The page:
There are a lot of words in our lives.
The Oxford English Dictionary lists 171,476 words in current use, not including 50,000 words labeled obsolete, technical, regional, new, and invented by people like The Orange Man in the White House.
Think covfefe and braggadocious.
The rest of us own fewer words. The average English-speaking adult knows 20,000 to 30,000 words. Women do use more words – a daily average of 20,000 to a man’s paltry 7,000 words. Shakespeare knew about 66,534 words while a college educated individual today can have a vocabulary as large as 80,000.
That’s a lot of hefty definitions and tongue twisters. Today’s “professional words” complicate things with terms you can’t pronounce like synchronous diaphragmatic flutter (hiccup) and abbreviations you can’t define like RAM, ROM, and BIOS. Legalese, computerese, medical jargon, rocket science, and teenagers choose words jealously reserved for the in-group.
Language is like a politician – always changing, pivoting, and bewildering. It has a life of its own – adopting foreign (or foreign-sounding) words, shifting meanings, and self-serving. Every language is a living work of art with its own style, genius, and personality. Our words define us – empower us to think, talk, write, and be social. Your command of language is a big part of daily life.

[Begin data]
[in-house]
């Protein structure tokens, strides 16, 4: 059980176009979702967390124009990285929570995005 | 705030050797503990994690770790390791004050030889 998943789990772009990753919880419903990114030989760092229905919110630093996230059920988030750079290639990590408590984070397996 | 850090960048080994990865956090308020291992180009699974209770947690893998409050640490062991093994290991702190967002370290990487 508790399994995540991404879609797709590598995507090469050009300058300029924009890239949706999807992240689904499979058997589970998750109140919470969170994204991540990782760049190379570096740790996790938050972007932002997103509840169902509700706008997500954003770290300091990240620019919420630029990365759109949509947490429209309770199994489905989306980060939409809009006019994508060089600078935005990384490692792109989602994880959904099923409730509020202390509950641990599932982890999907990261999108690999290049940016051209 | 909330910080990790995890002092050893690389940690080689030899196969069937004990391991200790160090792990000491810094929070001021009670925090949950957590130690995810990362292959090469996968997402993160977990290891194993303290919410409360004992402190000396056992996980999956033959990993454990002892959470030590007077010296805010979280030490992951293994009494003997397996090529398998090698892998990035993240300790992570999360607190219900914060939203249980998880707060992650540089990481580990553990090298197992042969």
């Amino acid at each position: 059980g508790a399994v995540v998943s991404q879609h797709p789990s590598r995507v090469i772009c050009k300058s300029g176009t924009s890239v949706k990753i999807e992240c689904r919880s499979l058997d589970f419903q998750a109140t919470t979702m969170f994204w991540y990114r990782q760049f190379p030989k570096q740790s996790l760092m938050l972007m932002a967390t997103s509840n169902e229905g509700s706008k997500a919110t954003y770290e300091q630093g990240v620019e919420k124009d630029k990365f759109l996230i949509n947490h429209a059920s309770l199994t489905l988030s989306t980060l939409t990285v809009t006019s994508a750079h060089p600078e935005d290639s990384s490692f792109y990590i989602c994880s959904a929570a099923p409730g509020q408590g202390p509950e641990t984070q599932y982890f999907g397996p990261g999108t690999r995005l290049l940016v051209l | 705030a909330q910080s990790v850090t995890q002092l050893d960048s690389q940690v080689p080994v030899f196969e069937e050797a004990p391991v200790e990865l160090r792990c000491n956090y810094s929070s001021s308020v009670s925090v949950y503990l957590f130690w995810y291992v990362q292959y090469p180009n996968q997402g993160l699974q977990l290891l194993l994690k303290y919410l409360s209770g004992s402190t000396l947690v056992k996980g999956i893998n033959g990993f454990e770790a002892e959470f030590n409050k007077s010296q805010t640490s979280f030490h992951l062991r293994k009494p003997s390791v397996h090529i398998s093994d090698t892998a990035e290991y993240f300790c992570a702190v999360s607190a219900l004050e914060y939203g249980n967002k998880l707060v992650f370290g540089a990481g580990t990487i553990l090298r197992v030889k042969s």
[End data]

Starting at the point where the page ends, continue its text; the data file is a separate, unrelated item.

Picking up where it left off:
Ask our President who claims, “I know words. I have the best words . . .” The Donald’s dignified names for people who disagree with him range from Crooked Hillary, Pocahontas, and Rocket Man to Slime Ball Comey. His favorite words – spoken and tweeted – are me, I, and great.
Words show who you are. Millennials talk about throwing shade and on fleek. Social media uses ICYMI (in case I missed it) and PAW (parents are watching). Texting embraces adulting and photo bombing.
Words also date us. When you use comfy retro terms a young person might giggle, grimace, or have no clue what you’re talking about. How many of these linger in your talk?
have a blast
lay it on me
Do you wear a house coat, dig it, or play telephone tag? Do you use a rolodex, make long distance calls, or surf the web?
English constantly challenges us with new and foreign words. When was the last time you ordered a la carte (French), had a bagel (German), or munched on nachos (Spanish)? Even ketchup was lifted from Cantonese. Quid pro quo, along with ad hoc came straight from Latin. Weather reporters threaten us with chilling predictions of bombogenesis, polar vortex, and thundersnow.
Language is essential to our species yet we often take it for granted. After all, most of us have been talking since we were 12 months old. Great manipulators get away with using loaded phrases like fake news and WITCH HUNT while entertainers innocently refer to despertainment, docudrama, and veejay. Too many of us listen but don’t hear.
Why not nip it in the bud?
Lighten your WOKE (awareness of what’s happening) and ease your FOMO (fear of missing out). Who knows what can happen when an afterfifty-er speaks Millennial?